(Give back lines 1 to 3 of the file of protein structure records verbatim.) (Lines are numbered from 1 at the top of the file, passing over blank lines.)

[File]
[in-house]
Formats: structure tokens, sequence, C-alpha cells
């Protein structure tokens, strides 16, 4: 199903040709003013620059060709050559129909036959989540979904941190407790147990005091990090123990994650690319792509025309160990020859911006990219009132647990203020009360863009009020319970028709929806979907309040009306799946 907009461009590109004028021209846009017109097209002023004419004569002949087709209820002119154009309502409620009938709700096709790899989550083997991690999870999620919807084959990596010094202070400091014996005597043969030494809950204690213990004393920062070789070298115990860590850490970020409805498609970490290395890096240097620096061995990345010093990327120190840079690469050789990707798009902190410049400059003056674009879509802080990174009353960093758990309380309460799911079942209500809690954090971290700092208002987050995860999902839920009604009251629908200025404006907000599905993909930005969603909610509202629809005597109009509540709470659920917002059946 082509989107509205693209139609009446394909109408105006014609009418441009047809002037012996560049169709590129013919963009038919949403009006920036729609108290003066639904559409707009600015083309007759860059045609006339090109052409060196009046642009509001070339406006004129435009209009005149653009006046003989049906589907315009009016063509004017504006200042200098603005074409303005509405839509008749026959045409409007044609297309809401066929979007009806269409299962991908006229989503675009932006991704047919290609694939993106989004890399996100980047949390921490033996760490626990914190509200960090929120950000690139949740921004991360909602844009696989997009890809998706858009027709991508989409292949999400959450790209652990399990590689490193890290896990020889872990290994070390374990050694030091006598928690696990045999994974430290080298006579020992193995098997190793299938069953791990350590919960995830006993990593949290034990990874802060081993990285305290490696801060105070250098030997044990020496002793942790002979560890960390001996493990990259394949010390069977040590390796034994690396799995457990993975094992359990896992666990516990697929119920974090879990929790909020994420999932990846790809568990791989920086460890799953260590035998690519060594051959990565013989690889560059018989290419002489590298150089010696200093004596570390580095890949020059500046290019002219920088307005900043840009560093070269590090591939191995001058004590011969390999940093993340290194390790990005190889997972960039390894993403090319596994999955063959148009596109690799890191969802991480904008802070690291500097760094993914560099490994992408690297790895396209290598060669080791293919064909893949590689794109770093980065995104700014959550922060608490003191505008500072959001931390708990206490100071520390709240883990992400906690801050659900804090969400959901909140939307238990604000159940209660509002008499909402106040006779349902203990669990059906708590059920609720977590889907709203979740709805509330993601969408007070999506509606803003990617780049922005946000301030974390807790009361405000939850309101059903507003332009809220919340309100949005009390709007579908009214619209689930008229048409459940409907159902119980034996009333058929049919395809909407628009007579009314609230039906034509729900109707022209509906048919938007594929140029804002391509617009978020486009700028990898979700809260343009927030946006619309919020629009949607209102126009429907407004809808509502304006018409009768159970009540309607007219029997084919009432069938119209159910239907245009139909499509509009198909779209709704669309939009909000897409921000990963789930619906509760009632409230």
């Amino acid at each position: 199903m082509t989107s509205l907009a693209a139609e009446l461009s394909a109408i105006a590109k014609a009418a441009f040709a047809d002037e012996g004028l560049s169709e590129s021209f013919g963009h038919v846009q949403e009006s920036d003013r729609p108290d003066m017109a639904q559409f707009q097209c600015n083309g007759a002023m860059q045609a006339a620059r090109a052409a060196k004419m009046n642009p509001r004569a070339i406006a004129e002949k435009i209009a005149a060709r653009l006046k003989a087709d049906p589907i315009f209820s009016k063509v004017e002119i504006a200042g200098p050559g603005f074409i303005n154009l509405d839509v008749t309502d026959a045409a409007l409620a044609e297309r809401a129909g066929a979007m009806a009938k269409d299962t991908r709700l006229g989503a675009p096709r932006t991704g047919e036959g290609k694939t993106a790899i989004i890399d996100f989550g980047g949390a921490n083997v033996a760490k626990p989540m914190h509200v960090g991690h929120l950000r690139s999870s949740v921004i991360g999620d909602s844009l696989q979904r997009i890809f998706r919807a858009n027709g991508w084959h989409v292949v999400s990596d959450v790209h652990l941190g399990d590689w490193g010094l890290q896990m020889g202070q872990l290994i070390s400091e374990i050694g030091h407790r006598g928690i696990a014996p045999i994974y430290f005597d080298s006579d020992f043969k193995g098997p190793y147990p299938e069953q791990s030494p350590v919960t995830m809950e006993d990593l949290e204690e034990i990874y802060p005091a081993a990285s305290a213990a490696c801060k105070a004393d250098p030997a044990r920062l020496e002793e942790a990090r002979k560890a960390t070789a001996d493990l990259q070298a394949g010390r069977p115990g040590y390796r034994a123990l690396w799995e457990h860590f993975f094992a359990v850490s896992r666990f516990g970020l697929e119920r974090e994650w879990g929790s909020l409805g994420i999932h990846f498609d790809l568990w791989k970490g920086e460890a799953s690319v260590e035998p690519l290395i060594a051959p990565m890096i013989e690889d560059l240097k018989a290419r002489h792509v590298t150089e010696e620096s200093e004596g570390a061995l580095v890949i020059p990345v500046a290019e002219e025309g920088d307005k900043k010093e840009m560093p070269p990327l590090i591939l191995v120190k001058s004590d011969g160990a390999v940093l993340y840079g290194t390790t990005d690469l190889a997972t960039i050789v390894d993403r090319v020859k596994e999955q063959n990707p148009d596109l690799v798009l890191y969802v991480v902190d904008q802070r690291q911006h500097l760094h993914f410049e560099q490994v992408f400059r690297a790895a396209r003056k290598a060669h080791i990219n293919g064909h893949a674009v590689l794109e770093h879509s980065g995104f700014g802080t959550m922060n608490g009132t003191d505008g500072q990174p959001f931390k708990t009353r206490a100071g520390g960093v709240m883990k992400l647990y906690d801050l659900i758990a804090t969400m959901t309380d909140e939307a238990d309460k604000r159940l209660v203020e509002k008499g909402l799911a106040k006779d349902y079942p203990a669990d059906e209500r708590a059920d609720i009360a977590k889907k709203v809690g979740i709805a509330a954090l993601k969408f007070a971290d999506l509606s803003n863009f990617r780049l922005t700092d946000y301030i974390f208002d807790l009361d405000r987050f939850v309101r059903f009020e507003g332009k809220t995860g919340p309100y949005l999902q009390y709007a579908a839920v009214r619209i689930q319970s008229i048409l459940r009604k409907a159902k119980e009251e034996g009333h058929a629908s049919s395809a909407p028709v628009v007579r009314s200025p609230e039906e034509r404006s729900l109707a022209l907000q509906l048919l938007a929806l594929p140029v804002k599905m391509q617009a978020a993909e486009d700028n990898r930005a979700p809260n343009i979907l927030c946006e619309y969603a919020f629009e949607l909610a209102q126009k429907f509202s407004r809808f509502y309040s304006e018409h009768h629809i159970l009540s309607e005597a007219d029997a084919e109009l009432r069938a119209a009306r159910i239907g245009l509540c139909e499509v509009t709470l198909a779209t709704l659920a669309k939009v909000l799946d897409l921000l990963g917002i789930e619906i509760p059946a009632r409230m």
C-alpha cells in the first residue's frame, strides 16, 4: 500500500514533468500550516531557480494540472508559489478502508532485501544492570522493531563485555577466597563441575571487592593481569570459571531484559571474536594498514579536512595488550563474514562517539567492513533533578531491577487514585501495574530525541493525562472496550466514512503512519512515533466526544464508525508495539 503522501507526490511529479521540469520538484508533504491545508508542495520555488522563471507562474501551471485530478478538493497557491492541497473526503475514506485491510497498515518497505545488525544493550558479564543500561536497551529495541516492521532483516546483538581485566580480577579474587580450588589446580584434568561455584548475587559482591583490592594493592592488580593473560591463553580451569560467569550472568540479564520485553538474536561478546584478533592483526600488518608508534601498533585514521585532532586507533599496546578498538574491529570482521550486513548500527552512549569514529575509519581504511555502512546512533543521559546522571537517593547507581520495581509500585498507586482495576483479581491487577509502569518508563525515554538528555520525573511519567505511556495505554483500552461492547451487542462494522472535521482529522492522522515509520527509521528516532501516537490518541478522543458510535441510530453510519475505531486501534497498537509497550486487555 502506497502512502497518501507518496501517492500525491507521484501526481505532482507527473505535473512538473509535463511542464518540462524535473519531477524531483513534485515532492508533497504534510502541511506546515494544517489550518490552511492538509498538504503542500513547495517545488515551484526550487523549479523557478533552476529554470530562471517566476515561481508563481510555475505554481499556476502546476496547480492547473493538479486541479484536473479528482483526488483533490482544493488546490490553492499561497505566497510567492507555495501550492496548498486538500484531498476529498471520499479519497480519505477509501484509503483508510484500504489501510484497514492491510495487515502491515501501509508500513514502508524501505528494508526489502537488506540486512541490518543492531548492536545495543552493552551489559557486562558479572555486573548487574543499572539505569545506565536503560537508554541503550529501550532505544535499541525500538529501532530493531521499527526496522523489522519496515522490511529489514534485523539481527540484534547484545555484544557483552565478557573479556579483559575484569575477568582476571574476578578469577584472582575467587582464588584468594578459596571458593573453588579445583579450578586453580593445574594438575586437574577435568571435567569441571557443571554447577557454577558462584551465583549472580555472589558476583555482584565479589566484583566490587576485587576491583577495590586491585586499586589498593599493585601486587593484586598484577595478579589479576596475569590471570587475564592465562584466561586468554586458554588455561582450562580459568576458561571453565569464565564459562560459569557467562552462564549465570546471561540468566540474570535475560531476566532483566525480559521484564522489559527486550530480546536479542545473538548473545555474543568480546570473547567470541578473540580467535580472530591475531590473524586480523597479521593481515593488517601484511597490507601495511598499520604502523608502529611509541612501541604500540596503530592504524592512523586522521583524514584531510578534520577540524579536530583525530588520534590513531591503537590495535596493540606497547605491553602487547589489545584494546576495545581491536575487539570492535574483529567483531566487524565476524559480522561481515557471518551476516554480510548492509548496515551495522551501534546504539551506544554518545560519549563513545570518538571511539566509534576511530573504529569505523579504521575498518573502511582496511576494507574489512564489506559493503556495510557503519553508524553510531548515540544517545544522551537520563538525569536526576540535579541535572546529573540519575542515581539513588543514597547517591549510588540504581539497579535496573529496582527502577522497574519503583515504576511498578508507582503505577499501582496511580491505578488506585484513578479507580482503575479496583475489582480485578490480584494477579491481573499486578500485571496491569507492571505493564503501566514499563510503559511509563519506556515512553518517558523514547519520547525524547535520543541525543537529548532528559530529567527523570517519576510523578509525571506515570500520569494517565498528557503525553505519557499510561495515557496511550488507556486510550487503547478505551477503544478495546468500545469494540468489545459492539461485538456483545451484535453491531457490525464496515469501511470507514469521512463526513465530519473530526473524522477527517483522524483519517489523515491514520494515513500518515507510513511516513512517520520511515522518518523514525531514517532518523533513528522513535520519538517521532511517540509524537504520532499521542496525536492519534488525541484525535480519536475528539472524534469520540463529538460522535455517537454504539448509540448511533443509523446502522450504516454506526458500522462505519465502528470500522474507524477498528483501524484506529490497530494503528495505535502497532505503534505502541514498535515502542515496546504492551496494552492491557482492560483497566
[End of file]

[in-house]
Formats: structure tokens, sequence, C-alpha cells
């Protein structure tokens, strides 16, 4: 199903040709003013620059060709050559129909036959989540979904941190407790147990005091990090123990994650690319792509025309160990020859911006990219009132647990203020009360863009009020319970028709929806979907309040009306799946 907009461009590109004028021209846009017109097209002023004419004569002949087709209820002119154009309502409620009938709700096709790899989550083997991690999870999620919807084959990596010094202070400091014996005597043969030494809950204690213990004393920062070789070298115990860590850490970020409805498609970490290395890096240097620096061995990345010093990327120190840079690469050789990707798009902190410049400059003056674009879509802080990174009353960093758990309380309460799911079942209500809690954090971290700092208002987050995860999902839920009604009251629908200025404006907000599905993909930005969603909610509202629809005597109009509540709470659920917002059946 082509989107509205693209139609009446394909109408105006014609009418441009047809002037012996560049169709590129013919963009038919949403009006920036729609108290003066639904559409707009600015083309007759860059045609006339090109052409060196009046642009509001070339406006004129435009209009005149653009006046003989049906589907315009009016063509004017504006200042200098603005074409303005509405839509008749026959045409409007044609297309809401066929979007009806269409299962991908006229989503675009932006991704047919290609694939993106989004890399996100980047949390921490033996760490626990914190509200960090929120950000690139949740921004991360909602844009696989997009890809998706858009027709991508989409292949999400959450790209652990399990590689490193890290896990020889872990290994070390374990050694030091006598928690696990045999994974430290080298006579020992193995098997190793299938069953791990350590919960995830006993990593949290034990990874802060081993990285305290490696801060105070250098030997044990020496002793942790002979560890960390001996493990990259394949010390069977040590390796034994690396799995457990993975094992359990896992666990516990697929119920974090879990929790909020994420999932990846790809568990791989920086460890799953260590035998690519060594051959990565013989690889560059018989290419002489590298150089010696200093004596570390580095890949020059500046290019002219920088307005900043840009560093070269590090591939191995001058004590011969390999940093993340290194390790990005190889997972960039390894993403090319596994999955063959148009596109690799890191969802991480904008802070690291500097760094993914560099490994992408690297790895396209290598060669080791293919064909893949590689794109770093980065995104700014959550922060608490003191505008500072959001931390708990206490100071520390709240883990992400906690801050659900804090969400959901909140939307238990604000159940209660509002008499909402106040006779349902203990669990059906708590059920609720977590889907709203979740709805509330993601969408007070999506509606803003990617780049922005946000301030974390807790009361405000939850309101059903507003332009809220919340309100949005009390709007579908009214619209689930008229048409459940409907159902119980034996009333058929049919395809909407628009007579009314609230039906034509729900109707022209509906048919938007594929140029804002391509617009978020486009700028990898979700809260343009927030946006619309919020629009949607209102126009429907407004809808509502304006018409009768159970009540309607007219029997084919009432069938119209159910239907245009139909499509509009198909779209709704669309939009909000897409921000990963789930619906509760009632409230």